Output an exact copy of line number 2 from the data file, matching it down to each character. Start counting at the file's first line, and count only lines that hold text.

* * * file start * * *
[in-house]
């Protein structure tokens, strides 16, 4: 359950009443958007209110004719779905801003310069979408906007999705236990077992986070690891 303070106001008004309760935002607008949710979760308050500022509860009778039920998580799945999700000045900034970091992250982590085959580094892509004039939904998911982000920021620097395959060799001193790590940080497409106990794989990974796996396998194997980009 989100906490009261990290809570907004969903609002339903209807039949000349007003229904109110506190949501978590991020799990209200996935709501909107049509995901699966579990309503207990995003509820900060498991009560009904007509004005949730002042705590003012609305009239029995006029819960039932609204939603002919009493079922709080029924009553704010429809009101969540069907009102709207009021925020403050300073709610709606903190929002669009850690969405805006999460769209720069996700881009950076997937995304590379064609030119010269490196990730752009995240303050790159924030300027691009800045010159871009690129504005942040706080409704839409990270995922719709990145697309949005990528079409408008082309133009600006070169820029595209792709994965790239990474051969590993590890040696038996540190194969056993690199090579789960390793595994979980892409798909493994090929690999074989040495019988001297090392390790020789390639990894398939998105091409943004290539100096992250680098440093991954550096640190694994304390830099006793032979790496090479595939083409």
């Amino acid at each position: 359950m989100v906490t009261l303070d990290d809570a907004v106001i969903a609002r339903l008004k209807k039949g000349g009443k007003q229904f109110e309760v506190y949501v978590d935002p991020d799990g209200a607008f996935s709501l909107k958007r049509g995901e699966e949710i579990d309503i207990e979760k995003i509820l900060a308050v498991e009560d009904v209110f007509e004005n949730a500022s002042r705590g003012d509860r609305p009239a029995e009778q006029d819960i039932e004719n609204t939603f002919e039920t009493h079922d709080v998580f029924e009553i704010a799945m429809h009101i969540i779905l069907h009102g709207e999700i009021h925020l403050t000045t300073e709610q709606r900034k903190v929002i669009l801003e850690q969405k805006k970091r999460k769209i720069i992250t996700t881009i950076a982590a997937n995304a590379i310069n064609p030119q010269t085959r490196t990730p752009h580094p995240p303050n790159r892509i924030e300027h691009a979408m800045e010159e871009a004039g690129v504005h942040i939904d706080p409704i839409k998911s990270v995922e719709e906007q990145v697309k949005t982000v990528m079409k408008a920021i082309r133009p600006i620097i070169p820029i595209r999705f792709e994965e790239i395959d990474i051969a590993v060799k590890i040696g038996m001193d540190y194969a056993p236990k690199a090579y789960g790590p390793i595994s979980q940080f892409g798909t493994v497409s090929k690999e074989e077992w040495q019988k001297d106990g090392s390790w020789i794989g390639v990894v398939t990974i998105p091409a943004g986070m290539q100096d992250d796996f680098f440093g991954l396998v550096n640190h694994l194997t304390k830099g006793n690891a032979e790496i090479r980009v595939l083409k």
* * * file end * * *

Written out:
């Protein structure tokens, strides 16, 4: 359950009443958007209110004719779905801003310069979408906007999705236990077992986070690891 303070106001008004309760935002607008949710979760308050500022509860009778039920998580799945999700000045900034970091992250982590085959580094892509004039939904998911982000920021620097395959060799001193790590940080497409106990794989990974796996396998194997980009 989100906490009261990290809570907004969903609002339903209807039949000349007003229904109110506190949501978590991020799990209200996935709501909107049509995901699966579990309503207990995003509820900060498991009560009904007509004005949730002042705590003012609305009239029995006029819960039932609204939603002919009493079922709080029924009553704010429809009101969540069907009102709207009021925020403050300073709610709606903190929002669009850690969405805006999460769209720069996700881009950076997937995304590379064609030119010269490196990730752009995240303050790159924030300027691009800045010159871009690129504005942040706080409704839409990270995922719709990145697309949005990528079409408008082309133009600006070169820029595209792709994965790239990474051969590993590890040696038996540190194969056993690199090579789960390793595994979980892409798909493994090929690999074989040495019988001297090392390790020789390639990894398939998105091409943004290539100096992250680098440093991954550096640190694994304390830099006793032979790496090479595939083409």